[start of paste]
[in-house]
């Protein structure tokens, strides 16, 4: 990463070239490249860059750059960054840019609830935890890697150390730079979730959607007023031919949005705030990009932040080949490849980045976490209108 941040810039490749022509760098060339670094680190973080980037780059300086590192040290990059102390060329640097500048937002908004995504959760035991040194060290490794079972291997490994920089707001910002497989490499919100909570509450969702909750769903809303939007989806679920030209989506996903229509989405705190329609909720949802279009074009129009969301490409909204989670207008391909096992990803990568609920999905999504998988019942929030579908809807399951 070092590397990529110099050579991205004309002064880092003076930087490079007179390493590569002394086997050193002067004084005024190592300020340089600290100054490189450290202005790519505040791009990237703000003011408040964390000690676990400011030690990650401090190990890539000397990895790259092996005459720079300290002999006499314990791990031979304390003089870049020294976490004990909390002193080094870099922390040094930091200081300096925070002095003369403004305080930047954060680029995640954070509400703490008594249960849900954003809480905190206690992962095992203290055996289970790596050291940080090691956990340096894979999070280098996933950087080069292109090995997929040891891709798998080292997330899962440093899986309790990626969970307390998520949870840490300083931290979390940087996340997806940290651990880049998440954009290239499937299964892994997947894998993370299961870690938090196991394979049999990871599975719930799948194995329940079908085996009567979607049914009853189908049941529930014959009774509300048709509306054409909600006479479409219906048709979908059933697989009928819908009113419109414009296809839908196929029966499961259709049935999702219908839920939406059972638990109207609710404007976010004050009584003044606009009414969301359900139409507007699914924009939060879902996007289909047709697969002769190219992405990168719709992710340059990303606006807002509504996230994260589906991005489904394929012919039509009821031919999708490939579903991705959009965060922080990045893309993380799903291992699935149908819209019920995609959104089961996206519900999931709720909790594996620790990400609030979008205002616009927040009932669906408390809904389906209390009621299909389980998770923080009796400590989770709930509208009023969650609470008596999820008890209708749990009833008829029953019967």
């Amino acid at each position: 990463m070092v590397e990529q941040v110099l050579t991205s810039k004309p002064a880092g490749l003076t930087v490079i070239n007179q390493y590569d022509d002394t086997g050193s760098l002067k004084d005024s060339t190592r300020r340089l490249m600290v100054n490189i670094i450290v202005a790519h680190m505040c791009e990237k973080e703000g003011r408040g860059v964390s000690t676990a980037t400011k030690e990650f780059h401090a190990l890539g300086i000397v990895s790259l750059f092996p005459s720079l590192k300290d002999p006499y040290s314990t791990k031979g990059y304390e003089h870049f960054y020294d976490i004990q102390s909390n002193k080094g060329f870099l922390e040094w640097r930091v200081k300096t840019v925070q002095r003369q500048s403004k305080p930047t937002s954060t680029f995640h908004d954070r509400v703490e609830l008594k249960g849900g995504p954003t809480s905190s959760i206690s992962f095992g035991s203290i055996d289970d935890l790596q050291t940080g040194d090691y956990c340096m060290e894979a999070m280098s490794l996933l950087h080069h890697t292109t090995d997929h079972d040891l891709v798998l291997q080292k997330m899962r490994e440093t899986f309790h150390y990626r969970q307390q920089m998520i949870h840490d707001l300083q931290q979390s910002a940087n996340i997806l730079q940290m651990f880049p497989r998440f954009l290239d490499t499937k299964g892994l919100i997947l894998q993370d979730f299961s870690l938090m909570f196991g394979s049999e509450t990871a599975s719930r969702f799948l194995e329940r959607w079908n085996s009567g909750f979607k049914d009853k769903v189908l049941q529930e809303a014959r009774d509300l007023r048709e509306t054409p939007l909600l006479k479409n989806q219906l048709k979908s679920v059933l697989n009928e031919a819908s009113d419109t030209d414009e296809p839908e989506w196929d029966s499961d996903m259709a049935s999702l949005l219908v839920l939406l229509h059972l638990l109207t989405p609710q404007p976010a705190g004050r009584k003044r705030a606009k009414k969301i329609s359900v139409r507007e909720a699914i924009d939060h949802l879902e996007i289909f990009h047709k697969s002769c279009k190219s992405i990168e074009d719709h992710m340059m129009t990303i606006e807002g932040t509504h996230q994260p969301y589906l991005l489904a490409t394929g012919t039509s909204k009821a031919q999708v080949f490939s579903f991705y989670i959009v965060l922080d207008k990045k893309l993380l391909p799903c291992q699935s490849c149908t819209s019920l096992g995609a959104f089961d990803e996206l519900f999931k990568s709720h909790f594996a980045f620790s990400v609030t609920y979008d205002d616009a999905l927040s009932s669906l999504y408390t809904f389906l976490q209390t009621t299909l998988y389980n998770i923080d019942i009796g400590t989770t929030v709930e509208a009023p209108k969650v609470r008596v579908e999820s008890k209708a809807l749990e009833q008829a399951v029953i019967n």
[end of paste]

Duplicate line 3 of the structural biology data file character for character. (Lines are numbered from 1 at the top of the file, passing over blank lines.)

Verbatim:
């Amino acid at each position: 990463m070092v590397e990529q941040v110099l050579t991205s810039k004309p002064a880092g490749l003076t930087v490079i070239n007179q390493y590569d022509d002394t086997g050193s760098l002067k004084d005024s060339t190592r300020r340089l490249m600290v100054n490189i670094i450290v202005a790519h680190m505040c791009e990237k973080e703000g003011r408040g860059v964390s000690t676990a980037t400011k030690e990650f780059h401090a190990l890539g300086i000397v990895s790259l750059f092996p005459s720079l590192k300290d002999p006499y040290s314990t791990k031979g990059y304390e003089h870049f960054y020294d976490i004990q102390s909390n002193k080094g060329f870099l922390e040094w640097r930091v200081k300096t840019v925070q002095r003369q500048s403004k305080p930047t937002s954060t680029f995640h908004d954070r509400v703490e609830l008594k249960g849900g995504p954003t809480s905190s959760i206690s992962f095992g035991s203290i055996d289970d935890l790596q050291t940080g040194d090691y956990c340096m060290e894979a999070m280098s490794l996933l950087h080069h890697t292109t090995d997929h079972d040891l891709v798998l291997q080292k997330m899962r490994e440093t899986f309790h150390y990626r969970q307390q920089m998520i949870h840490d707001l300083q931290q979390s910002a940087n996340i997806l730079q940290m651990f880049p497989r998440f954009l290239d490499t499937k299964g892994l919100i997947l894998q993370d979730f299961s870690l938090m909570f196991g394979s049999e509450t990871a599975s719930r969702f799948l194995e329940r959607w079908n085996s009567g909750f979607k049914d009853k769903v189908l049941q529930e809303a014959r009774d509300l007023r048709e509306t054409p939007l909600l006479k479409n989806q219906l048709k979908s679920v059933l697989n009928e031919a819908s009113d419109t030209d414009e296809p839908e989506w196929d029966s499961d996903m259709a049935s999702l949005l219908v839920l939406l229509h059972l638990l109207t989405p609710q404007p976010a705190g004050r009584k003044r705030a606009k009414k969301i329609s359900v139409r507007e909720a699914i924009d939060h949802l879902e996007i289909f990009h047709k697969s002769c279009k190219s992405i990168e074009d719709h992710m340059m129009t990303i606006e807002g932040t509504h996230q994260p969301y589906l991005l489904a490409t394929g012919t039509s909204k009821a031919q999708v080949f490939s579903f991705y989670i959009v965060l922080d207008k990045k893309l993380l391909p799903c291992q699935s490849c149908t819209s019920l096992g995609a959104f089961d990803e996206l519900f999931k990568s709720h909790f594996a980045f620790s990400v609030t609920y979008d205002d616009a999905l927040s009932s669906l999504y408390t809904f389906l976490q209390t009621t299909l998988y389980n998770i923080d019942i009796g400590t989770t929030v709930e509208a009023p209108k969650v609470r008596v579908e999820s008890k209708a809807l749990e009833q008829a399951v029953i019967n």